Remembrance is a biblical mandate. The people of Israel were instructed to remember the mighty and providential work of YHWH- even to construct monuments and memorials so as to not forget what He had done for them. The Psalms are littered with recitations of God’s action in human history. Jesus broke bread with his disciples at the Last Supper and said, “Do this in remembrance of me.”
We are prone to forget. To forget the work of God in our midst. And our forgetfulness is not harmless in God’s sight. Forgetfulness breeds discontentment and dissatisfaction. And somewhere deep in our hearts there’s a battle raging between the humble choice to remember (and thus be content) and the selfish choice to forget (and thus be discontent). In Psalm 78, the author gives a laundry list of ways God intervened miraculously for Israel, but laments that the men of Ephraim “forgot what He had done, the wonders he had shown them (v.11). As this psalm attests, Israel would remember and worship, only to forget and be disobedient, then remember again, only to forget again. The remembering always led to right worship; the forgetting always led to rebellion and divine judgement. The relationship is clear.
We remember, that we might worship. Is not the essence of worship the act of remembering God’s work in the past and present and his promise to redeem all in the future? So I’ve been asking myself this question: what will I remember from 2011 that leads me to worship? Here goes:
- I’ll remember being with my dear friend Rob Warren as we sat next to our dying friend Aaron. We shared our love for him, our sorrow for what cancer took from him, and our confidence in the redemption that awaited him. Never before had I experienced such depth of emotion and the visceral presence of Jesus as I did in that room that day. Aaron died the next day and my faith is still being tested and transformed because of it. I have written a longer post about Aaron here.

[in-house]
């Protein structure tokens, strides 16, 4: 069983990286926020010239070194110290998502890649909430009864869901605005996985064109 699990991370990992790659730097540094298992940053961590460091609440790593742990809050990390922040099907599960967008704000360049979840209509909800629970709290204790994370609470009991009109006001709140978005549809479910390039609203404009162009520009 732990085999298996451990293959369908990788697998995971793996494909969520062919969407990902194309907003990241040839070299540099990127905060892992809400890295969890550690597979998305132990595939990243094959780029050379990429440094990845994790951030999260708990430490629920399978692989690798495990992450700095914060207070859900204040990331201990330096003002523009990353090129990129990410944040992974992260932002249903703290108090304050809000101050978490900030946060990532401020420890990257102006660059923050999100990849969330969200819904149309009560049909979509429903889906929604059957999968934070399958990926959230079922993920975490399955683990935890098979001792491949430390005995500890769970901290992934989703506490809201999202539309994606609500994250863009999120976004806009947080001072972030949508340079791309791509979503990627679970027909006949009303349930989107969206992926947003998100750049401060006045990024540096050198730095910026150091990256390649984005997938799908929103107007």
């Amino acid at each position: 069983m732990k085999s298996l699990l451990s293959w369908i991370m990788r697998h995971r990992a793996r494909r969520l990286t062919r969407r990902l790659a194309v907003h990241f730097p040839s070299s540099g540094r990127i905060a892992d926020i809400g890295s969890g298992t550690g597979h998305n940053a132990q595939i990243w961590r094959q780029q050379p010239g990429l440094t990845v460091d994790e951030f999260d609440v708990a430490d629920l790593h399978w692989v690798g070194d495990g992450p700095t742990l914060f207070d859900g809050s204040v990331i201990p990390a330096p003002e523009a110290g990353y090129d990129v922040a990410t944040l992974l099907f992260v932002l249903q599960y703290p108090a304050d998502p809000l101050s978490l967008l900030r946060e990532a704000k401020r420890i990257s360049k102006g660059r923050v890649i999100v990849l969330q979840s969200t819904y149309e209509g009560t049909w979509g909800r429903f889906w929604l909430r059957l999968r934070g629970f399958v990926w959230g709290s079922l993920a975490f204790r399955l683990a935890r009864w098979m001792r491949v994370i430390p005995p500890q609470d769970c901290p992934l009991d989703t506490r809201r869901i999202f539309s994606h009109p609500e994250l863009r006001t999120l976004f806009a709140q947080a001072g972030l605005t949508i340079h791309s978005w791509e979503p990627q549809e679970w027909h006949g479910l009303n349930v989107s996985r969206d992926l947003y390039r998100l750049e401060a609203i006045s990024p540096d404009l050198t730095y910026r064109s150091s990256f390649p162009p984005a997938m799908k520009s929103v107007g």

- I’ll remember learning to be a father to Mason alongside an amazing woman- my wife Tiffany- who teaches me daily the joy of giving away your life. I’ll remember moments where God transformed my selfishness, frustration, and impatience into something that resembles- even if just slightly- the heart of the Father toward me. I’ll remember laughing with Tiffany at the crazy faces our son makes and the way he dances with his arms more than his legs, his insatiable desire to have books read to him, the way he says “momma” and “dadda” and the way he looks at me as I rock him to sleep at night.
- I’ll remember watching our church plant drop the word “plant” and become simply a church. I’ll remember being in the pool with Justin Hendricks and a whole bunch of people as they publicly proclaimed their new faith in Jesus. I’ll remember the group of people who hung out in our cabin at Colorado LT to discuss theology and life. I’ll remember having the realization that our church wasn’t just led by staff anymore but by an amazing group of college students who are naive enough to believe Jesus for big things.
- I’ll remember realizing that saying goodbye is an unavoidable reality of God’s Kingdom. I had big dreams for Brian Regueiro. He and I were going to do a church plant and do life and ministry together for years. Then God called him to the work of justice in DC. I’ll remember the journey God took me on to a place of joy and excitement in dying to my own dreams for sake of Christ’s Kingdom. I’ll remember realizing that the scope of God’s mission is so much larger than collegiate church planting, important as it may be and confident as I am that it’s my calling for now. I’ll remember learning that the mark of my discipleship is not just in how many people stay part of our ministry but also how many are sent out to labor for Christ elsewhere.
- I’ll remember learning all over again what it means to be a disciple of Jesus. I’ll remember being enamored again by the person of Jesus and the mission to which he calls us. I’ll remember doing teachings and hearing teachings from the Sermon on the Mount that reminded me of the inescapably exhaustive work of redemption Jesus wants to work in my life, the life of my friends, our church, and this world.